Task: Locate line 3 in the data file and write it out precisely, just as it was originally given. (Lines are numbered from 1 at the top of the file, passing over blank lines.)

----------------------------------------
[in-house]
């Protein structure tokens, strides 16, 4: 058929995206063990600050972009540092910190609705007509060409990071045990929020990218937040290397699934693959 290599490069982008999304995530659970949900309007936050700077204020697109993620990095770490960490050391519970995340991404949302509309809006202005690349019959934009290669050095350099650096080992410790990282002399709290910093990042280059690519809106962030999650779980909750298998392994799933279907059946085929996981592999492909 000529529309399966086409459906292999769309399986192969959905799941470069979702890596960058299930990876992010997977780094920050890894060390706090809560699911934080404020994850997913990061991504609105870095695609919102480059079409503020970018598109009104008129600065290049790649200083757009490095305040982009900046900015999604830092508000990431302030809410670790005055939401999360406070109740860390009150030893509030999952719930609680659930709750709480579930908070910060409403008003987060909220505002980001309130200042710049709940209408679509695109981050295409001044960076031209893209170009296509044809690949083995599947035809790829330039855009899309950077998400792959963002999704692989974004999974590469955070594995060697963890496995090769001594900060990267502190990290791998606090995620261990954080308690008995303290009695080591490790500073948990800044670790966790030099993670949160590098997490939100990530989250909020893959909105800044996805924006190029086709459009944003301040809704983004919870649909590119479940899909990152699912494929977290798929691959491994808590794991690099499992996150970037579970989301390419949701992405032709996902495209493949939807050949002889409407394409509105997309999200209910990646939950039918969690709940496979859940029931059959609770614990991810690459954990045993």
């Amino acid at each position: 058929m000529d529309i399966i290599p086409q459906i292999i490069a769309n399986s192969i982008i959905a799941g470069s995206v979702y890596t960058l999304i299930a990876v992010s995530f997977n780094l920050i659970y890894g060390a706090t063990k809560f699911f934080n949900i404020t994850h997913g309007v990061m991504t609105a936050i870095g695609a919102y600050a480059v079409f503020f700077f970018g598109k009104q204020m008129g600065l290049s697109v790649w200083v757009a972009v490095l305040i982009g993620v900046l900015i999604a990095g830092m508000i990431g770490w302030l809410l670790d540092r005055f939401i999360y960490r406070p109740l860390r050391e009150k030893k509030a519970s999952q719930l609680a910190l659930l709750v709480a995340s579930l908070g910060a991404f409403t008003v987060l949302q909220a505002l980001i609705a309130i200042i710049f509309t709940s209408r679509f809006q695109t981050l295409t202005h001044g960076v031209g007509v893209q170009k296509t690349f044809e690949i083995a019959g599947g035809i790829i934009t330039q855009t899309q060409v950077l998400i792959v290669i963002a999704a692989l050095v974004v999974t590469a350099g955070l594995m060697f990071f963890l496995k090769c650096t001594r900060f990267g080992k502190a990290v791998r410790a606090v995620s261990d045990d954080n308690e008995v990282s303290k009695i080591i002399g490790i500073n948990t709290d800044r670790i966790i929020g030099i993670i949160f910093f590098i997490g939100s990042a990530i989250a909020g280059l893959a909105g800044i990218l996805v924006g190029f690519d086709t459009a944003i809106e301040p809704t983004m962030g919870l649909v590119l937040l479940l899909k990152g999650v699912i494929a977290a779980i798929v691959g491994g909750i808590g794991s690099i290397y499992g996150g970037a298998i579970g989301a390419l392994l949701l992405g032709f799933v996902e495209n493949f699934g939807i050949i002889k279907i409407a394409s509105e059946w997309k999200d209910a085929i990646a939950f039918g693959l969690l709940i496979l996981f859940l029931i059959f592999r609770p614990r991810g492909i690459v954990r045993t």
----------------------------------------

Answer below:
């Amino acid at each position: 058929m000529d529309i399966i290599p086409q459906i292999i490069a769309n399986s192969i982008i959905a799941g470069s995206v979702y890596t960058l999304i299930a990876v992010s995530f997977n780094l920050i659970y890894g060390a706090t063990k809560f699911f934080n949900i404020t994850h997913g309007v990061m991504t609105a936050i870095g695609a919102y600050a480059v079409f503020f700077f970018g598109k009104q204020m008129g600065l290049s697109v790649w200083v757009a972009v490095l305040i982009g993620v900046l900015i999604a990095g830092m508000i990431g770490w302030l809410l670790d540092r005055f939401i999360y960490r406070p109740l860390r050391e009150k030893k509030a519970s999952q719930l609680a910190l659930l709750v709480a995340s579930l908070g910060a991404f409403t008003v987060l949302q909220a505002l980001i609705a309130i200042i710049f509309t709940s209408r679509f809006q695109t981050l295409t202005h001044g960076v031209g007509v893209q170009k296509t690349f044809e690949i083995a019959g599947g035809i790829i934009t330039q855009t899309q060409v950077l998400i792959v290669i963002a999704a692989l050095v974004v999974t590469a350099g955070l594995m060697f990071f963890l496995k090769c650096t001594r900060f990267g080992k502190a990290v791998r410790a606090v995620s261990d045990d954080n308690e008995v990282s303290k009695i080591i002399g490790i500073n948990t709290d800044r670790i966790i929020g030099i993670i949160f910093f590098i997490g939100s990042a990530i989250a909020g280059l893959a909105g800044i990218l996805v924006g190029f690519d086709t459009a944003i809106e301040p809704t983004m962030g919870l649909v590119l937040l479940l899909k990152g999650v699912i494929a977290a779980i798929v691959g491994g909750i808590g794991s690099i290397y499992g996150g970037a298998i579970g989301a390419l392994l949701l992405g032709f799933v996902e495209n493949f699934g939807i050949i002889k279907i409407a394409s509105e059946w997309k999200d209910a085929i990646a939950f039918g693959l969690l709940i496979l996981f859940l029931i059959f592999r609770p614990r991810g492909i690459v954990r045993t």